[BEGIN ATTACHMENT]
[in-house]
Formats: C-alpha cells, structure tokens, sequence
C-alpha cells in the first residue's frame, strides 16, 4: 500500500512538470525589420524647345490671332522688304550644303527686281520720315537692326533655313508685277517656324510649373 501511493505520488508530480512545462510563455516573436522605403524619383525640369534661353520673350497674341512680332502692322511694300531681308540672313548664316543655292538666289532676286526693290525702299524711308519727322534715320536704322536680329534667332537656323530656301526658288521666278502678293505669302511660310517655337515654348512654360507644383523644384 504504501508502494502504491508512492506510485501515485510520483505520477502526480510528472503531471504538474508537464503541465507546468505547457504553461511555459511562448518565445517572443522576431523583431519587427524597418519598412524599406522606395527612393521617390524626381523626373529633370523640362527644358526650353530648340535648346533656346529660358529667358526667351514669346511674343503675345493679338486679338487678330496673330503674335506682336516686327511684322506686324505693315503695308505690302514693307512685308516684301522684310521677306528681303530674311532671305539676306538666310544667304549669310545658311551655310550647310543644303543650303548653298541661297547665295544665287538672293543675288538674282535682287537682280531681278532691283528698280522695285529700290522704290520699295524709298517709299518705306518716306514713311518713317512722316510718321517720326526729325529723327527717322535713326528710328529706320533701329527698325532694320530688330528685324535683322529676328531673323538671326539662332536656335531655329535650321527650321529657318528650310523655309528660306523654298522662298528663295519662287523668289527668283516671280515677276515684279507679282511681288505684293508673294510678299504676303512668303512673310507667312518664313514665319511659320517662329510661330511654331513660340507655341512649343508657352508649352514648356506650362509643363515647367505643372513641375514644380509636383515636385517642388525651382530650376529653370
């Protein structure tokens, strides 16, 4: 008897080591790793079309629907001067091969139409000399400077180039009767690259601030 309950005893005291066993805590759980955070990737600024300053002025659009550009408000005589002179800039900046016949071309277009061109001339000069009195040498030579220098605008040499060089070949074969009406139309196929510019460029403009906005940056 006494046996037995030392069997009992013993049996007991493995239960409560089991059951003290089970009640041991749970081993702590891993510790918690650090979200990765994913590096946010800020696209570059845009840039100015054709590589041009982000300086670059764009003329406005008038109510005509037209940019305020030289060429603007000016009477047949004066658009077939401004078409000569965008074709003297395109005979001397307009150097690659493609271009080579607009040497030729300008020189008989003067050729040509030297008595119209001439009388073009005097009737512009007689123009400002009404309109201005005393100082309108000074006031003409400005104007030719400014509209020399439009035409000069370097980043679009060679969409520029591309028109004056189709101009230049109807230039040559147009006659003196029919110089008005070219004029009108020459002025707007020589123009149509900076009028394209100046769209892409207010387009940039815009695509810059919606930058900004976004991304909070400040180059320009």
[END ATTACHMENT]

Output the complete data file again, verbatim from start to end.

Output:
[in-house]
Formats: C-alpha cells, structure tokens, sequence
C-alpha cells in the first residue's frame, strides 16, 4: 500500500512538470525589420524647345490671332522688304550644303527686281520720315537692326533655313508685277517656324510649373 501511493505520488508530480512545462510563455516573436522605403524619383525640369534661353520673350497674341512680332502692322511694300531681308540672313548664316543655292538666289532676286526693290525702299524711308519727322534715320536704322536680329534667332537656323530656301526658288521666278502678293505669302511660310517655337515654348512654360507644383523644384 504504501508502494502504491508512492506510485501515485510520483505520477502526480510528472503531471504538474508537464503541465507546468505547457504553461511555459511562448518565445517572443522576431523583431519587427524597418519598412524599406522606395527612393521617390524626381523626373529633370523640362527644358526650353530648340535648346533656346529660358529667358526667351514669346511674343503675345493679338486679338487678330496673330503674335506682336516686327511684322506686324505693315503695308505690302514693307512685308516684301522684310521677306528681303530674311532671305539676306538666310544667304549669310545658311551655310550647310543644303543650303548653298541661297547665295544665287538672293543675288538674282535682287537682280531681278532691283528698280522695285529700290522704290520699295524709298517709299518705306518716306514713311518713317512722316510718321517720326526729325529723327527717322535713326528710328529706320533701329527698325532694320530688330528685324535683322529676328531673323538671326539662332536656335531655329535650321527650321529657318528650310523655309528660306523654298522662298528663295519662287523668289527668283516671280515677276515684279507679282511681288505684293508673294510678299504676303512668303512673310507667312518664313514665319511659320517662329510661330511654331513660340507655341512649343508657352508649352514648356506650362509643363515647367505643372513641375514644380509636383515636385517642388525651382530650376529653370
């Protein structure tokens, strides 16, 4: 008897080591790793079309629907001067091969139409000399400077180039009767690259601030 309950005893005291066993805590759980955070990737600024300053002025659009550009408000005589002179800039900046016949071309277009061109001339000069009195040498030579220098605008040499060089070949074969009406139309196929510019460029403009906005940056 006494046996037995030392069997009992013993049996007991493995239960409560089991059951003290089970009640041991749970081993702590891993510790918690650090979200990765994913590096946010800020696209570059845009840039100015054709590589041009982000300086670059764009003329406005008038109510005509037209940019305020030289060429603007000016009477047949004066658009077939401004078409000569965008074709003297395109005979001397307009150097690659493609271009080579607009040497030729300008020189008989003067050729040509030297008595119209001439009388073009005097009737512009007689123009400002009404309109201005005393100082309108000074006031003409400005104007030719400014509209020399439009035409000069370097980043679009060679969409520029591309028109004056189709101009230049109807230039040559147009006659003196029919110089008005070219004029009108020459002025707007020589123009149509900076009028394209100046769209892409207010387009940039815009695509810059919606930058900004976004991304909070400040180059320009």